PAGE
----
Securing infrastructure-as-as-service (IaaS) and platform-as-a-service (PaaS) offerings are about having the right tools and the right managed security provider. Cloud computing offers significant advantages to IT who must continuously meet changing business demands and opportunities. IT can recognize economies of scale, save on overhead and staff resources, and scale up or down near-instantly with as-a-service offerings. Moving to the cloud gives IT and security providers the opportunity to refocus limited time and resources on strategic business opportunities instead of managing infrastructure and technology. For most mid-sized organizations and smaller enterprises, freeing-up IT time means faster time-to-market and increased revenue from products and services.
What changes can businesses expect from a security perspective when migrating to IaaS/PaaS?
Fundamentally, none of the security essentials change when migrating to cloud computing. In the IaaS shared security model, the IaaS provider assures the security of the virtual machines, disk storage, and networking, while the IaaS tenant is responsible for the security of the operating system, software stack, and data. The IaaS tenant must now focus on what he or she can control, but must also trust and verify that the IaaS is doing its job correctly. This bifurcation of responsibilities is good because the IaaS tenant's limited security resources will now go a lot further in reducing overall risk.
Is IaaS/PaaS more or less secure than on-prem environments?
A few years ago, the enterprise perception was that cloud computing environments were less secure than on-premise environments. The reality is that for most all organizations IaaS has the potential to be substantially more secure than on-premise environments. Security is an overhead cost, and big organizations with big budgets can spend much more money and time than mid-sized organizations to do security correctly. This trend extends to IaaS/PaaS providers who have the most extensive security budgets and world-class security teams with state-of-the-art security tools and processes. As long as the tenant picks a reputable IaaS/PaaS provider and focuses on what they should be controlling, they will improve their security.
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What should IaaS/PaaS users be doing to secure their part of the shared security model?
There are a number of controls and best practices you should employ.
Here are some key ones:
- Lock down root account credentials and create access groups and users with limited privileges (based on job responsibilities – monitor all access 24/7 for suspicious activity
- Remove unneeded software and applications from workload images and harden through configuration settings – monitor 24/7 for any configuration drift.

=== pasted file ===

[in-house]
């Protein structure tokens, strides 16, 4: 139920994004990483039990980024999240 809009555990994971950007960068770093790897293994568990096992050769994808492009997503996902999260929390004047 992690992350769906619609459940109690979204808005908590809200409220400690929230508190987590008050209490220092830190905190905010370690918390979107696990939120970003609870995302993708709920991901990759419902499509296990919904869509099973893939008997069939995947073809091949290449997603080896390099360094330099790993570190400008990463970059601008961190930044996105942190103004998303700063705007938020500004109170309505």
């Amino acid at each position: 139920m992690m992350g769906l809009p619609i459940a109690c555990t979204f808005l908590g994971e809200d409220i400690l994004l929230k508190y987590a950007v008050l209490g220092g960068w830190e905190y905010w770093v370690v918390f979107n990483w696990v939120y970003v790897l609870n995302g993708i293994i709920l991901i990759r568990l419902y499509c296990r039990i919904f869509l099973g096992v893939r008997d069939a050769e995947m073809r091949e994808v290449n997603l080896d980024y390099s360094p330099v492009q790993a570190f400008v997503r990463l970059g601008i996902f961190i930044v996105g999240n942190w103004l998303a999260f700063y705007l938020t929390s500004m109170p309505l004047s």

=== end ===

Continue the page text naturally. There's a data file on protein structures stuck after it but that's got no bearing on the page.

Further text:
- Scan production workloads in real-time for vulnerabilities and remove potential threats. Replace with new workloads based on the patched image.
- Segment network traffic using Virtual Private Clouds and host firewalls – monitor traffic for malicious activity.
- Encrypt data-at-rest and data-in-motion and monitor for correct crypto configurations
- Monitor logs, processes running, and other workload settings 24/7 for indicators of compromise (IoCs) and take immediate action when incidents happen
How should IaaS customers do this?
It starts with a mature, well-defined process for dev-sec-ops: make sure code is architected and developed securely, well tested along the way, and configured correctly. But it also needs real-time security monitoring, which can't be accomplished with traditional security tools such as software appliances. They don't have enough visibility into workloads and containers, are prone to misconfigurations which cause security issues, and simply do not scale in dynamic cloud environments.
What do you recommend for securing cloud workloads?
Modern networks require solutions specifically designed for cloud computing environments. Solutions need to be able to deploy quickly, scale immediately, and automatically remove human errors. They also must comport with rigorous security requirements, workload integrity controls and monitoring capabilities to address any and all security risk cases. Detection and response tools require continuous monitoring to catch security incidents before they become major issues or breaches.
Why should organizations be interested in managed security infrastructures?
Leveraging a managed security service for tenant-side security gives IT and security teams the opportunity to refocus limited time and resources on strategic business opportunities instead of managing infrastructure and technology. For most mid-sized organizations and smaller enterprises, freeing up the time spent managing IaaS/PaaS alerts and risk means faster time-to-market and increased revenue from products and services.